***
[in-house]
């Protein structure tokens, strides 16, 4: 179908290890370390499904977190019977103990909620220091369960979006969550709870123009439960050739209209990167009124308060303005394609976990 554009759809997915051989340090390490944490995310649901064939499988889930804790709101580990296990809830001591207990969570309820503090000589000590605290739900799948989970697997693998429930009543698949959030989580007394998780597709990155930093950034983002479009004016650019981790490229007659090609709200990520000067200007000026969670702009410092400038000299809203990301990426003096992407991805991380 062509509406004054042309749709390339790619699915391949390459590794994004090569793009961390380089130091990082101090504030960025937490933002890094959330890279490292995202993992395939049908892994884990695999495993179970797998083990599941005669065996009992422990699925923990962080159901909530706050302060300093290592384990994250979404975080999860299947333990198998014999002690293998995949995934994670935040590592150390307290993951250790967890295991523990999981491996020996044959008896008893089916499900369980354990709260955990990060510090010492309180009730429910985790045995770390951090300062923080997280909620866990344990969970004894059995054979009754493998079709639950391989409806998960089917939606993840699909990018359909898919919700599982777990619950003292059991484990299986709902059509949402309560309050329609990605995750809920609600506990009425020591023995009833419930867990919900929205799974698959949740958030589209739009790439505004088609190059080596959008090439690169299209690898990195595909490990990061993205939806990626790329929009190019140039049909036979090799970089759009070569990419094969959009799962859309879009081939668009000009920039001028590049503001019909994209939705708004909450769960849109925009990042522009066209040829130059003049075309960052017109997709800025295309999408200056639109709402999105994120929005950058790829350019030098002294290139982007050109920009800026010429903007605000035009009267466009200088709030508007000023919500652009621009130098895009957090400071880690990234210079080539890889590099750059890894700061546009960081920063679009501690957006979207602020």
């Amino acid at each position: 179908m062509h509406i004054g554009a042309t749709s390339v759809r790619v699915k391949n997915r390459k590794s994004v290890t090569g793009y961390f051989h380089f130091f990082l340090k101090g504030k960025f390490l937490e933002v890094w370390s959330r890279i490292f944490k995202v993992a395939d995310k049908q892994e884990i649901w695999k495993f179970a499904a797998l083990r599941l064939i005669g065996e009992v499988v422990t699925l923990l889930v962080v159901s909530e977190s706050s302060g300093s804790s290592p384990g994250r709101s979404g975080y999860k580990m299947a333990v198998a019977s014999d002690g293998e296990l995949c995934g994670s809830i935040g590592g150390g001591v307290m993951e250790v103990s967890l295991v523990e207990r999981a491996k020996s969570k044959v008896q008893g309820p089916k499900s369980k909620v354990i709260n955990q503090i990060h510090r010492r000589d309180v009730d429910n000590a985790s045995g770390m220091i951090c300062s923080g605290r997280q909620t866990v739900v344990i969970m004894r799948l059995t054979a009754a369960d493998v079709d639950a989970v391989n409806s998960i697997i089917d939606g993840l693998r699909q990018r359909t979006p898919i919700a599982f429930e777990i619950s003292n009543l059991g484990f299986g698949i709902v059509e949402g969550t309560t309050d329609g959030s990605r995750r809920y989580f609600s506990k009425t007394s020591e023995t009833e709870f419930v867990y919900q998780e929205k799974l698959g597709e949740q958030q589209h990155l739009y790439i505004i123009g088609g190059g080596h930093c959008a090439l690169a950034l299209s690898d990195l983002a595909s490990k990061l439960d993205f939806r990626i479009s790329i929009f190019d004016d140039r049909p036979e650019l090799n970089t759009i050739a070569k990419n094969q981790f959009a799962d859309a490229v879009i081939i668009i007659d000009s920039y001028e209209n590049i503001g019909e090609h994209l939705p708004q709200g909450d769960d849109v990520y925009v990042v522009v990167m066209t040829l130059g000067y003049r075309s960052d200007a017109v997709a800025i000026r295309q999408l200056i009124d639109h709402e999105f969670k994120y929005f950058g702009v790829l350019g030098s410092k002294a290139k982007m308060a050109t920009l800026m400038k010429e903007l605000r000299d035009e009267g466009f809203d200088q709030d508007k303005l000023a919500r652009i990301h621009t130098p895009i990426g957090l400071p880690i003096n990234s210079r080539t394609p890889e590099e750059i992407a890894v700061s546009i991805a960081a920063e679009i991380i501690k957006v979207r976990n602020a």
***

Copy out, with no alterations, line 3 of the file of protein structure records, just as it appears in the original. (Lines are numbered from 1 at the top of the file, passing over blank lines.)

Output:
């Amino acid at each position: 179908m062509h509406i004054g554009a042309t749709s390339v759809r790619v699915k391949n997915r390459k590794s994004v290890t090569g793009y961390f051989h380089f130091f990082l340090k101090g504030k960025f390490l937490e933002v890094w370390s959330r890279i490292f944490k995202v993992a395939d995310k049908q892994e884990i649901w695999k495993f179970a499904a797998l083990r599941l064939i005669g065996e009992v499988v422990t699925l923990l889930v962080v159901s909530e977190s706050s302060g300093s804790s290592p384990g994250r709101s979404g975080y999860k580990m299947a333990v198998a019977s014999d002690g293998e296990l995949c995934g994670s809830i935040g590592g150390g001591v307290m993951e250790v103990s967890l295991v523990e207990r999981a491996k020996s969570k044959v008896q008893g309820p089916k499900s369980k909620v354990i709260n955990q503090i990060h510090r010492r000589d309180v009730d429910n000590a985790s045995g770390m220091i951090c300062s923080g605290r997280q909620t866990v739900v344990i969970m004894r799948l059995t054979a009754a369960d493998v079709d639950a989970v391989n409806s998960i697997i089917d939606g993840l693998r699909q990018r359909t979006p898919i919700a599982f429930e777990i619950s003292n009543l059991g484990f299986g698949i709902v059509e949402g969550t309560t309050d329609g959030s990605r995750r809920y989580f609600s506990k009425t007394s020591e023995t009833e709870f419930v867990y919900q998780e929205k799974l698959g597709e949740q958030q589209h990155l739009y790439i505004i123009g088609g190059g080596h930093c959008a090439l690169a950034l299209s690898d990195l983002a595909s490990k990061l439960d993205f939806r990626i479009s790329i929009f190019d004016d140039r049909p036979e650019l090799n970089t759009i050739a070569k990419n094969q981790f959009a799962d859309a490229v879009i081939i668009i007659d000009s920039y001028e209209n590049i503001g019909e090609h994209l939705p708004q709200g909450d769960d849109v990520y925009v990042v522009v990167m066209t040829l130059g000067y003049r075309s960052d200007a017109v997709a800025i000026r295309q999408l200056i009124d639109h709402e999105f969670k994120y929005f950058g702009v790829l350019g030098s410092k002294a290139k982007m308060a050109t920009l800026m400038k010429e903007l605000r000299d035009e009267g466009f809203d200088q709030d508007k303005l000023a919500r652009i990301h621009t130098p895009i990426g957090l400071p880690i003096n990234s210079r080539t394609p890889e590099e750059i992407a890894v700061s546009i991805a960081a920063e679009i991380i501690k957006v979207r976990n602020a």